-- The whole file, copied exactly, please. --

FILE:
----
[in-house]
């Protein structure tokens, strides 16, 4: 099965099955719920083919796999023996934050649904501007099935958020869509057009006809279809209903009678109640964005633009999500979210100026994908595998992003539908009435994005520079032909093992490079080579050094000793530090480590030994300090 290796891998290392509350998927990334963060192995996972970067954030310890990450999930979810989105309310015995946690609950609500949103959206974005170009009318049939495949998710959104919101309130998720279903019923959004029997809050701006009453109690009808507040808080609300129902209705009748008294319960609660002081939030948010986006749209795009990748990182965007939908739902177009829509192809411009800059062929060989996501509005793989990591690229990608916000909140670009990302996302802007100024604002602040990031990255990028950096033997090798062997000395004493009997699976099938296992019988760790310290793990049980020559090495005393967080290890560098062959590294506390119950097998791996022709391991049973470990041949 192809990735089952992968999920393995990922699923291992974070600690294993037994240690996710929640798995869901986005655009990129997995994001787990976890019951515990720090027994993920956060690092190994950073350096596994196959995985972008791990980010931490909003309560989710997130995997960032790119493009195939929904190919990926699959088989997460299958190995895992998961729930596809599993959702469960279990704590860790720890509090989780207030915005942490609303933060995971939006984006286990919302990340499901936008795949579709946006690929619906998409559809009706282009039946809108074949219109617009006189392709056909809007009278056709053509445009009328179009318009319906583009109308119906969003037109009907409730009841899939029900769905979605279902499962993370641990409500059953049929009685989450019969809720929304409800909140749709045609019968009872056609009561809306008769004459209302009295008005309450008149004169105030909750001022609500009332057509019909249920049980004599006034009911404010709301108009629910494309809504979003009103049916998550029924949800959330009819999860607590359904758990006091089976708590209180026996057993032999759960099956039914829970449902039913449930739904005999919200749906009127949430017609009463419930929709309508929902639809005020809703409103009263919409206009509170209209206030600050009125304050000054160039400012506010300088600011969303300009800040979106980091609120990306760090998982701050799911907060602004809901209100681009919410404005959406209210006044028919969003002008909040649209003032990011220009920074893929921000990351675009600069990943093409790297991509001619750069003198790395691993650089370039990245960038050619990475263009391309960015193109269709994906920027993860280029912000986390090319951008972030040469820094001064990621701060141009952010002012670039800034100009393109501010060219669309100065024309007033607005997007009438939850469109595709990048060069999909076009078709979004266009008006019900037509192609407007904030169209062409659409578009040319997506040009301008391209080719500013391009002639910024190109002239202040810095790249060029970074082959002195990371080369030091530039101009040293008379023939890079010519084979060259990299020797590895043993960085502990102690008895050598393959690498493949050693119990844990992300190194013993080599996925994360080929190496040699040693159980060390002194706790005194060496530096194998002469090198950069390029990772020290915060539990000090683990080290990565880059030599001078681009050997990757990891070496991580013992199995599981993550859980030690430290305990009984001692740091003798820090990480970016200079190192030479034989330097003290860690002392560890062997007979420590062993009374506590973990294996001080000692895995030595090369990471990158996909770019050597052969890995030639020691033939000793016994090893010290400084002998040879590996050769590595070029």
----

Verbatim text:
[in-house]
């Protein structure tokens, strides 16, 4: 099965099955719920083919796999023996934050649904501007099935958020869509057009006809279809209903009678109640964005633009999500979210100026994908595998992003539908009435994005520079032909093992490079080579050094000793530090480590030994300090 290796891998290392509350998927990334963060192995996972970067954030310890990450999930979810989105309310015995946690609950609500949103959206974005170009009318049939495949998710959104919101309130998720279903019923959004029997809050701006009453109690009808507040808080609300129902209705009748008294319960609660002081939030948010986006749209795009990748990182965007939908739902177009829509192809411009800059062929060989996501509005793989990591690229990608916000909140670009990302996302802007100024604002602040990031990255990028950096033997090798062997000395004493009997699976099938296992019988760790310290793990049980020559090495005393967080290890560098062959590294506390119950097998791996022709391991049973470990041949 192809990735089952992968999920393995990922699923291992974070600690294993037994240690996710929640798995869901986005655009990129997995994001787990976890019951515990720090027994993920956060690092190994950073350096596994196959995985972008791990980010931490909003309560989710997130995997960032790119493009195939929904190919990926699959088989997460299958190995895992998961729930596809599993959702469960279990704590860790720890509090989780207030915005942490609303933060995971939006984006286990919302990340499901936008795949579709946006690929619906998409559809009706282009039946809108074949219109617009006189392709056909809007009278056709053509445009009328179009318009319906583009109308119906969003037109009907409730009841899939029900769905979605279902499962993370641990409500059953049929009685989450019969809720929304409800909140749709045609019968009872056609009561809306008769004459209302009295008005309450008149004169105030909750001022609500009332057509019909249920049980004599006034009911404010709301108009629910494309809504979003009103049916998550029924949800959330009819999860607590359904758990006091089976708590209180026996057993032999759960099956039914829970449902039913449930739904005999919200749906009127949430017609009463419930929709309508929902639809005020809703409103009263919409206009509170209209206030600050009125304050000054160039400012506010300088600011969303300009800040979106980091609120990306760090998982701050799911907060602004809901209100681009919410404005959406209210006044028919969003002008909040649209003032990011220009920074893929921000990351675009600069990943093409790297991509001619750069003198790395691993650089370039990245960038050619990475263009391309960015193109269709994906920027993860280029912000986390090319951008972030040469820094001064990621701060141009952010002012670039800034100009393109501010060219669309100065024309007033607005997007009438939850469109595709990048060069999909076009078709979004266009008006019900037509192609407007904030169209062409659409578009040319997506040009301008391209080719500013391009002639910024190109002239202040810095790249060029970074082959002195990371080369030091530039101009040293008379023939890079010519084979060259990299020797590895043993960085502990102690008895050598393959690498493949050693119990844990992300190194013993080599996925994360080929190496040699040693159980060390002194706790005194060496530096194998002469090198950069390029990772020290915060539990000090683990080290990565880059030599001078681009050997990757990891070496991580013992199995599981993550859980030690430290305990009984001692740091003798820090990480970016200079190192030479034989330097003290860690002392560890062997007979420590062993009374506590973990294996001080000692895995030595090369990471990158996909770019050597052969890995030639020691033939000793016994090893010290400084002998040879590996050769590595070029």